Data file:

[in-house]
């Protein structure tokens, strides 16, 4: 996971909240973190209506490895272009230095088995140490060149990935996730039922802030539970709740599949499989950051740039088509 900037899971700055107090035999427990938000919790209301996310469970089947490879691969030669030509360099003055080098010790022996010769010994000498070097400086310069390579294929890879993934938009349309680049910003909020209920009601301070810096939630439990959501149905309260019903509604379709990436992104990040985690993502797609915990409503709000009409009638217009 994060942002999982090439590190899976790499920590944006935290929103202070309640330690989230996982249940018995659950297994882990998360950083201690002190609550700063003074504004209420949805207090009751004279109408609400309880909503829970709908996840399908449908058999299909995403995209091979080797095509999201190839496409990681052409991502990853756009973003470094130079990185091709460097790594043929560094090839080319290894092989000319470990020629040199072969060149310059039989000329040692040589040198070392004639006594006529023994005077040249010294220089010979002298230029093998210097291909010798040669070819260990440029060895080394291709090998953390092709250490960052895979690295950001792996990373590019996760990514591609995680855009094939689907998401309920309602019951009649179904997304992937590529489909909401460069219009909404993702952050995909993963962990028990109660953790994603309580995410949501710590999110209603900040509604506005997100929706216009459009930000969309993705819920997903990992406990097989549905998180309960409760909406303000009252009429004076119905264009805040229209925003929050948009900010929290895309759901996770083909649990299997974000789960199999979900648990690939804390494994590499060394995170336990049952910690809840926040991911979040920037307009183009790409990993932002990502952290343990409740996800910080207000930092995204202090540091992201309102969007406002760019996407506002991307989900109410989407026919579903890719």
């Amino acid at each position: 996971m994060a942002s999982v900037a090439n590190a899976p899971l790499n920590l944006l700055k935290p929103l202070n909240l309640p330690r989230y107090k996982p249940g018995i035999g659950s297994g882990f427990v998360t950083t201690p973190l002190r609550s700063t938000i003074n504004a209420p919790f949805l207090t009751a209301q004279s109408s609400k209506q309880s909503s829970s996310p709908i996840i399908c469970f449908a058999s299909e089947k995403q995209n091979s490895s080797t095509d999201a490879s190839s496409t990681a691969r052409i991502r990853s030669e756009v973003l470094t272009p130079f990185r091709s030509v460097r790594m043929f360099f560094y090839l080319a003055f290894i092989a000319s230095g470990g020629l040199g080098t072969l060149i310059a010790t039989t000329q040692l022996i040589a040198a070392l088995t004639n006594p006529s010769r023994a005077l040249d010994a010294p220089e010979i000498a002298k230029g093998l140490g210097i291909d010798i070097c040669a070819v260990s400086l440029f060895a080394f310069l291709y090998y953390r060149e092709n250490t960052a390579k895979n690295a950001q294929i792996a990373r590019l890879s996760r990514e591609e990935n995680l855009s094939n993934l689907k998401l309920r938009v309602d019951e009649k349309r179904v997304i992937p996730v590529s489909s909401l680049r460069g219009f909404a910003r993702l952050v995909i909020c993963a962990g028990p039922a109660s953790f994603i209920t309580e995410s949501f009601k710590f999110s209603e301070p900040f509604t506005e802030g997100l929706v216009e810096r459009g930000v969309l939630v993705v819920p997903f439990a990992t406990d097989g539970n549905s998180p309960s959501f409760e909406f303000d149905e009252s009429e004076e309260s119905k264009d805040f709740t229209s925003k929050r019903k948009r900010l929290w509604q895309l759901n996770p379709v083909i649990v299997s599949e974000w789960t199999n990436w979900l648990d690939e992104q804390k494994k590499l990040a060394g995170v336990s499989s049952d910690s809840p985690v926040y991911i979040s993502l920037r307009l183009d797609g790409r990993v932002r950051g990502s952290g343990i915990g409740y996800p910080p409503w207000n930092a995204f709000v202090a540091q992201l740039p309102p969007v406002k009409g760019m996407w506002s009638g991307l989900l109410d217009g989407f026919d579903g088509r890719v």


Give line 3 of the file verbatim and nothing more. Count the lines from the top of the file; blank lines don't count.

């Amino acid at each position: 996971m994060a942002s999982v900037a090439n590190a899976p899971l790499n920590l944006l700055k935290p929103l202070n909240l309640p330690r989230y107090k996982p249940g018995i035999g659950s297994g882990f427990v998360t950083t201690p973190l002190r609550s700063t938000i003074n504004a209420p919790f949805l207090t009751a209301q004279s109408s609400k209506q309880s909503s829970s996310p709908i996840i399908c469970f449908a058999s299909e089947k995403q995209n091979s490895s080797t095509d999201a490879s190839s496409t990681a691969r052409i991502r990853s030669e756009v973003l470094t272009p130079f990185r091709s030509v460097r790594m043929f360099f560094y090839l080319a003055f290894i092989a000319s230095g470990g020629l040199g080098t072969l060149i310059a010790t039989t000329q040692l022996i040589a040198a070392l088995t004639n006594p006529s010769r023994a005077l040249d010994a010294p220089e010979i000498a002298k230029g093998l140490g210097i291909d010798i070097c040669a070819v260990s400086l440029f060895a080394f310069l291709y090998y953390r060149e092709n250490t960052a390579k895979n690295a950001q294929i792996a990373r590019l890879s996760r990514e591609e990935n995680l855009s094939n993934l689907k998401l309920r938009v309602d019951e009649k349309r179904v997304i992937p996730v590529s489909s909401l680049r460069g219009f909404a910003r993702l952050v995909i909020c993963a962990g028990p039922a109660s953790f994603i209920t309580e995410s949501f009601k710590f999110s209603e301070p900040f509604t506005e802030g997100l929706v216009e810096r459009g930000v969309l939630v993705v819920p997903f439990a990992t406990d097989g539970n549905s998180p309960s959501f409760e909406f303000d149905e009252s009429e004076e309260s119905k264009d805040f709740t229209s925003k929050r019903k948009r900010l929290w509604q895309l759901n996770p379709v083909i649990v299997s599949e974000w789960t199999n990436w979900l648990d690939e992104q804390k494994k590499l990040a060394g995170v336990s499989s049952d910690s809840p985690v926040y991911i979040s993502l920037r307009l183009d797609g790409r990993v932002r950051g990502s952290g343990i915990g409740y996800p910080p409503w207000n930092a995204f709000v202090a540091q992201l740039p309102p969007v406002k009409g760019m996407w506002s009638g991307l989900l109410d217009g989407f026919d579903g088509r890719v």